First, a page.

Mystery Thriller Genre/ Police Procedural

Oedipus Rex is the foundation of all detective fiction. The play is the basis of the mystery genre. The story of Oedipus is also the infant subconscious. You have a hatred of the father and the lust for the mother. That element doesn’t need incorporated into your plot. Detective fiction needs to have a hero who sets out to the right a wrong only to find out that he is the cause of the wrong.

The extension of this is the police drama.

If detective drama deals with the fault of the self, detective drama is concerned with the fault of the parents. In the detective drama, it usually starts small with the murder of some nobody in a derelict area. Our hero discovers that the corruption doesn’t come from the criminal underworld but within the police department. In LA Confidential and Minority Report, the police chief is revealed as the criminal. In Insomnia Hilary Swank discovers that it was Al Pacino who shot his partner.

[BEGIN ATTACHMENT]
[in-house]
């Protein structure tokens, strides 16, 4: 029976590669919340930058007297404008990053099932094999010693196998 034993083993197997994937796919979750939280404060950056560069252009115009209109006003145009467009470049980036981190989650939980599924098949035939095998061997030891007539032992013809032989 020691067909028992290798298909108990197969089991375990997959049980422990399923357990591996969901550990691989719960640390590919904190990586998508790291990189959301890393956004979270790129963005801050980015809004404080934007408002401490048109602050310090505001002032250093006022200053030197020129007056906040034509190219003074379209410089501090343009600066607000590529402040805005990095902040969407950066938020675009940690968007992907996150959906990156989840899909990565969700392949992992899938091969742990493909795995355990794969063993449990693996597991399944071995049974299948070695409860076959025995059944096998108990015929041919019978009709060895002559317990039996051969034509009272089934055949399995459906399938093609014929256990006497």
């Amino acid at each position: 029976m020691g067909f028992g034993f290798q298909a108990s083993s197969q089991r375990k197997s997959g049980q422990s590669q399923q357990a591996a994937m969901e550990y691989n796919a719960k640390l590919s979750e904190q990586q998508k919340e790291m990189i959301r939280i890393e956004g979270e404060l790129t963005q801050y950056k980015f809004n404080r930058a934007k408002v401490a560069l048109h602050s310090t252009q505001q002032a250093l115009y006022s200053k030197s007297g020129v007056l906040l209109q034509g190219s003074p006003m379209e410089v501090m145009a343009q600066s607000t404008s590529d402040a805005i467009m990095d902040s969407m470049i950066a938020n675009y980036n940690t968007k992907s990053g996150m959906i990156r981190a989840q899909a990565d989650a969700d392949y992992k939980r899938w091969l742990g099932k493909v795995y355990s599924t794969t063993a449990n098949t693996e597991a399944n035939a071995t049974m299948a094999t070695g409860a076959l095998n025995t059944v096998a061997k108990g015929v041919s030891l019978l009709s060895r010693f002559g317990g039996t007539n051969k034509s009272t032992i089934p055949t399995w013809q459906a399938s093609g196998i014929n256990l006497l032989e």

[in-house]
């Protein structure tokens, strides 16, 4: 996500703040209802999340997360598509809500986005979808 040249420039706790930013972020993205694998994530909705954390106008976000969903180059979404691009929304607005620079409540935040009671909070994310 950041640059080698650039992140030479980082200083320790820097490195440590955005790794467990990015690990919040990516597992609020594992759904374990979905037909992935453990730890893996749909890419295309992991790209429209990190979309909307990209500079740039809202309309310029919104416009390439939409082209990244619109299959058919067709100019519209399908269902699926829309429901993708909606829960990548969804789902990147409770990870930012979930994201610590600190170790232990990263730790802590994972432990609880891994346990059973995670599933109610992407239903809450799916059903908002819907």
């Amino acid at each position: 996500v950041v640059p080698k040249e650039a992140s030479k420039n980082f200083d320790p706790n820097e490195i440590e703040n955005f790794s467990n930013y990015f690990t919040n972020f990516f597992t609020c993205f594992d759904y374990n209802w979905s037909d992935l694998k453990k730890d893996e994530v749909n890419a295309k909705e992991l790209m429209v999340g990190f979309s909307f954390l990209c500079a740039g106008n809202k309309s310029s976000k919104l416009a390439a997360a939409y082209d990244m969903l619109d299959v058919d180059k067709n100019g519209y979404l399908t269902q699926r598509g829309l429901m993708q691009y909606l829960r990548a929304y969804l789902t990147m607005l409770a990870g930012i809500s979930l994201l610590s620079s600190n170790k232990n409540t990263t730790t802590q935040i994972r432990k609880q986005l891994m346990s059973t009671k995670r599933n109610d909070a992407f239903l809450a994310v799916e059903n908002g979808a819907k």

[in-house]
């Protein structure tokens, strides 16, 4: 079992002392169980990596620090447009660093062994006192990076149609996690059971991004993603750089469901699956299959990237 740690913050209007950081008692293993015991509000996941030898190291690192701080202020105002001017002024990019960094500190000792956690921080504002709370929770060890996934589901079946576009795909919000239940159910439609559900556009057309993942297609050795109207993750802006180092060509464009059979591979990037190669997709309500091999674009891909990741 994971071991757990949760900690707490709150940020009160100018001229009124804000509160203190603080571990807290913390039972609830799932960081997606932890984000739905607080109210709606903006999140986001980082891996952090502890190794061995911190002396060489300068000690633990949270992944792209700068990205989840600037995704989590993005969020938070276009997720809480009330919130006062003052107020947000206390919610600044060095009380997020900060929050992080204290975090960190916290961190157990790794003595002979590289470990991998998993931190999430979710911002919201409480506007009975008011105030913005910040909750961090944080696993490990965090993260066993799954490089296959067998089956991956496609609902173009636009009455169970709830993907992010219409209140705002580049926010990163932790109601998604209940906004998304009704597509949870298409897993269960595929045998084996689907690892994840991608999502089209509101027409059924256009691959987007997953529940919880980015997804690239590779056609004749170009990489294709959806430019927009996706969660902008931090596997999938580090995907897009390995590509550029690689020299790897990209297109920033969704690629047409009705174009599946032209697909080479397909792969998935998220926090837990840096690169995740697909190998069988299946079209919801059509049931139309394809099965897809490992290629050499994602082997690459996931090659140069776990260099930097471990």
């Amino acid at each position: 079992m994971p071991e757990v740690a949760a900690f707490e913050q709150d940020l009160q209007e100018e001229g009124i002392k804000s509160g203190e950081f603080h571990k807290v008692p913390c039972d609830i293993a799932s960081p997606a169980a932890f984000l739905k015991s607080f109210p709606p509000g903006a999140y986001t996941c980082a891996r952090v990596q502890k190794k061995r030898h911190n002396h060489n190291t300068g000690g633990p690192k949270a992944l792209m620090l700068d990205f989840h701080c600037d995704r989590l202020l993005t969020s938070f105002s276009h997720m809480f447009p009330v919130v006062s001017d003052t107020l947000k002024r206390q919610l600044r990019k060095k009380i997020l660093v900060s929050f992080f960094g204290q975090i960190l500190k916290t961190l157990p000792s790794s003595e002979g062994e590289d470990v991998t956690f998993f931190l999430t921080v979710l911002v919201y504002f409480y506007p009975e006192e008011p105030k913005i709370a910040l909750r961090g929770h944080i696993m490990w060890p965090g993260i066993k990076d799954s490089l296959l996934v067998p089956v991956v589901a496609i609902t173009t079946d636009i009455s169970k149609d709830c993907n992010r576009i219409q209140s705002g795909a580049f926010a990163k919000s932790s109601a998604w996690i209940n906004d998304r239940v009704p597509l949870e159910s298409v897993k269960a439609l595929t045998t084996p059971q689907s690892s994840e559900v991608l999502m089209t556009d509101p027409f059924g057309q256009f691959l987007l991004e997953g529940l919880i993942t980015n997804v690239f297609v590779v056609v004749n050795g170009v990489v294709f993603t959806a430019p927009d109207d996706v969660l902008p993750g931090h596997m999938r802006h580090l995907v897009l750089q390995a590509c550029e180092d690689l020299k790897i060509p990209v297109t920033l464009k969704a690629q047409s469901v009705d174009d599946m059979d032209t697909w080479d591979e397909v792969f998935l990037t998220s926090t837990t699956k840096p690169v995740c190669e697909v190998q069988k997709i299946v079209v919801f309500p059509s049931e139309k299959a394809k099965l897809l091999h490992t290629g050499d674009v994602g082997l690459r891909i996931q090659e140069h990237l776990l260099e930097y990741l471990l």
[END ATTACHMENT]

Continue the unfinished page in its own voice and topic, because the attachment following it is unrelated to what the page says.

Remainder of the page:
TV Detectives

I can’t write about mystery thrillers without mentioning Columbo and Jessica Fletcher.

I’ve never understood the appeal of either as there is no progression. Each episode is like a self-contained film that has no relation to one or another. You could watch either show in any order, and it would make no difference.

Let’s talk about Columbo first.

Anyone who has read Homicide by David Simon will know no detective would get away with what Columbo does.